The history of king Solomon presents us with many particulars respecting the commerce of the Jews and other nations. He was a man of peace, as his name signifies, and encouraged trade. In his days the inhabitants of Tyre were very active in trade, he saw the advantages they derived from commerce, and was anxious that his subjects should partake of these benefits.

King David subdued his enemies on all sides, and had extended his dominions to the Red Sea, so that Solomon possessed a good harbor or sea-port there, called Ezion. geber, 1 Kings ix. 26. from whence ships could sail to the rich countries of Africa and Asia. The Jews being ignorant of the method of building ships, Solomon applied to Hiram king of Tyre, who sent workmen able to build vessels; and seamen to navigate them.

The ships being ready, the two kings joined in sending them to foreign countries, and they brought back much gold, silver, ivory, and other valuable merchandize; they also procured apes, peacocks, and other foreign curiosities; see 1 Kings ix. X. 2 Chron. viii. ix. So important did this trade appear to Solomon, that he went himself to Ezion-geber and Elath to superintend the fitting out of the ships, 2 Chron. viii. 17. The Alce!s sent out by Hiram and Solomon went to some countries at a con. siderable distance, called Ophir and Tharshish. They are generally supposed to be the same which are now called Zanguebar or Sofala, on the eastern coast of Africa, but they may have been other places. The art of navigation was then so little understood, that the ships were three years in making a voyage which now would only occupy a few months. We do not find any account of the articles sent out in these ships, but as the people of Tyre traded in all kinds of merchandize, there could be no difficulty in procuring suitable cargoes; and Judea, we have seen, abounded in corn, wine, and oil. The articles received in return have been already mentioned. Solomon was thus supplied with many materials for his splendid pa. laces and other buildings, and the whole nation became enriched by this traffic. Silver became quite common at Jerusalem, so that we read “it was nothing accounted of in the days of Solomon,” i Kings x. 21, 27. This great monarch also traded with the Egyptians, from whom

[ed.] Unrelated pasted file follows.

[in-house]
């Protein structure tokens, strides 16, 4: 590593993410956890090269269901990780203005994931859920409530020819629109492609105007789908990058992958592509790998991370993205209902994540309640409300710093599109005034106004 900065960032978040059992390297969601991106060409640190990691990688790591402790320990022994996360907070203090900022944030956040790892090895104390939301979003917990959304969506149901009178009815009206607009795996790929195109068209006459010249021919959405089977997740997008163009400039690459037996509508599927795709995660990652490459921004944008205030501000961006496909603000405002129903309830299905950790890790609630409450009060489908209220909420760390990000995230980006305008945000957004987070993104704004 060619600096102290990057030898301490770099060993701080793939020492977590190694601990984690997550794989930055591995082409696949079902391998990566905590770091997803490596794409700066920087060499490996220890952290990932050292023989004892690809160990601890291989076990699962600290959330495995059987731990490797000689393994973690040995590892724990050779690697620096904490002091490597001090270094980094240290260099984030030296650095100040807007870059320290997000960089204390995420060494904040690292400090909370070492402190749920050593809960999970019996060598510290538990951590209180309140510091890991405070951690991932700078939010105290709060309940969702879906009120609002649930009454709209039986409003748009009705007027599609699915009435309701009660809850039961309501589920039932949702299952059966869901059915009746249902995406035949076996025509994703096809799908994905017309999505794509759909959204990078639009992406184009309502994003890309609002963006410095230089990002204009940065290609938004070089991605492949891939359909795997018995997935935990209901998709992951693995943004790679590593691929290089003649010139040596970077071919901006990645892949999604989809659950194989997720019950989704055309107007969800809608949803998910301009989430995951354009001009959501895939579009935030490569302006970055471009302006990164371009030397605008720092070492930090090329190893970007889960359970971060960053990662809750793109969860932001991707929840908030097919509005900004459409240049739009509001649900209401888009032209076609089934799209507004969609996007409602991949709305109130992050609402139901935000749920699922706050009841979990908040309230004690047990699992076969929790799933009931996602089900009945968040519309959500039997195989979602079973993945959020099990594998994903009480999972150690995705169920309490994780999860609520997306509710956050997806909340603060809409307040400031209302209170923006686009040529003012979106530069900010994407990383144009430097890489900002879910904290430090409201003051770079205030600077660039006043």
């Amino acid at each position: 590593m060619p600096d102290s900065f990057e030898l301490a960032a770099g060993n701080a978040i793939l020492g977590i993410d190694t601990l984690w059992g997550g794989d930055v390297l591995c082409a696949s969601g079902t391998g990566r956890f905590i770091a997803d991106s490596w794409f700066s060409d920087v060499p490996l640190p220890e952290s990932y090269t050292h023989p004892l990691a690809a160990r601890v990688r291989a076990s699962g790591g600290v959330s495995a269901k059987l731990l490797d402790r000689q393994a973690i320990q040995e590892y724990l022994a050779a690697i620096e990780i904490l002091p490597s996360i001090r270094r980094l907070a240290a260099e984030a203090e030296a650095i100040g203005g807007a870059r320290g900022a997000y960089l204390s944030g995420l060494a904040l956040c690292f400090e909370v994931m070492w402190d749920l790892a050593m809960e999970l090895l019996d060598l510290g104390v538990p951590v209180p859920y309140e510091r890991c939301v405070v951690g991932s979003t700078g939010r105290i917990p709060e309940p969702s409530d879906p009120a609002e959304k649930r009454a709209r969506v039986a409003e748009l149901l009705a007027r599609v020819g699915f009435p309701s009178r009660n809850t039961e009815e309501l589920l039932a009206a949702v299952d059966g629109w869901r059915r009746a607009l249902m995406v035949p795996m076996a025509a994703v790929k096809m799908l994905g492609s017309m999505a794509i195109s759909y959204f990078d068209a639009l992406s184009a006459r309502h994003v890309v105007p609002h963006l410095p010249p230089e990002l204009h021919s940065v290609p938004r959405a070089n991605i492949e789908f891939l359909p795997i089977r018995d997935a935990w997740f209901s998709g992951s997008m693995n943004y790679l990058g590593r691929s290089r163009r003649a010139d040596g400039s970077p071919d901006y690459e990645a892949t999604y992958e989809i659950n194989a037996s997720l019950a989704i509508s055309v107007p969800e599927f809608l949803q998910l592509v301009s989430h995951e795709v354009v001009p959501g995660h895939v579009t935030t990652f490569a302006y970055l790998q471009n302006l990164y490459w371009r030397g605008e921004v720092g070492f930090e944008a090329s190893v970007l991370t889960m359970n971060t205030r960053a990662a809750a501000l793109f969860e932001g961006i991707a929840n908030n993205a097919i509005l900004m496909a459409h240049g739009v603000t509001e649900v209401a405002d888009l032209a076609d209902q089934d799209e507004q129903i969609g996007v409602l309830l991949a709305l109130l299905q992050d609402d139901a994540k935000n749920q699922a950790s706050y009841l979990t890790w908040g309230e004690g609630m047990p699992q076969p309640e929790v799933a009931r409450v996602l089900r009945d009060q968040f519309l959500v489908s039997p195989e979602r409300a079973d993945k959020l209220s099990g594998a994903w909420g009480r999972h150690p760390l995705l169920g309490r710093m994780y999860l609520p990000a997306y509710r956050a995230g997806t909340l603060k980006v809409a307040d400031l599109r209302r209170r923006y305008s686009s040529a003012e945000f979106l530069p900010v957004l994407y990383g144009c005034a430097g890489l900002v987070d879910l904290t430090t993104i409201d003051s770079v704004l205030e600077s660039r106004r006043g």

he purchased horses, chariots, and linen yarn. The horses cost 150 shekels each, and the chariots 600, 1 Kings X. 28, 29. and though we do not read of horses in Judea long before, we find that he had 40,000 horses for chariots, and 12,000 for his horsemen, 1 Kings iv. 26.

After the death of Solomon and the division of his kingdom, the eastern or southern trade continued, but with less advantage and with less regularity. We read that the ships of Jehoshaphat were wrecked in the Red Sea, and in the reign of Jehoram his successor, the Edomites, in whose country these ports were situated, revolted from the Jewish yoke. Uzziah again obtained possession of Elath, and the trade continued in the hands of the Jews till Rezin king of Damascus, and afterwards Tiglath-pileser king of Assyria, took these ports away from the Jews; thus their trade and commercial greatness were destroyed; see 2 Kings xvi. and 2 Ch. xxvii.

From hence we may plainly see that persons cannot expect to prosper in trade or commerce, or any other

pur. suit, without the blessing of Almighty God. Still we are commanded, “ Be not slothsul in business," Rom. xii. 11. and there are many texts in the book of Proverbs which show the importance and duty of being diligent in all that we have to do. But we are also told, “ It riches increase, set not your heart upon them,” Psa. lxii. 10. and “ Set your affections on things above, not on things on the earth,” Col. iii. 2. Let us remember what is meant by this expression ; it tells us to seek the love of Christ Je. sus, our blessed Lord and Saviour. He is indeed more to be desired than gold, yea, than much fine gold, and is more precious than rubies. When we remember what He has done and suffered for us, and the promises of everlasting life given to us in him, surely our affections should be set upon him. But our hearts are by nature bent upon earthly things. O, then, let each reader pray for a new heart, and a right spirit, which will seek for these true riches; even “ for the hope which is laid up for you in heaven, whereof ye heard before in the word of the truth of the gospel,” Col. i. 5.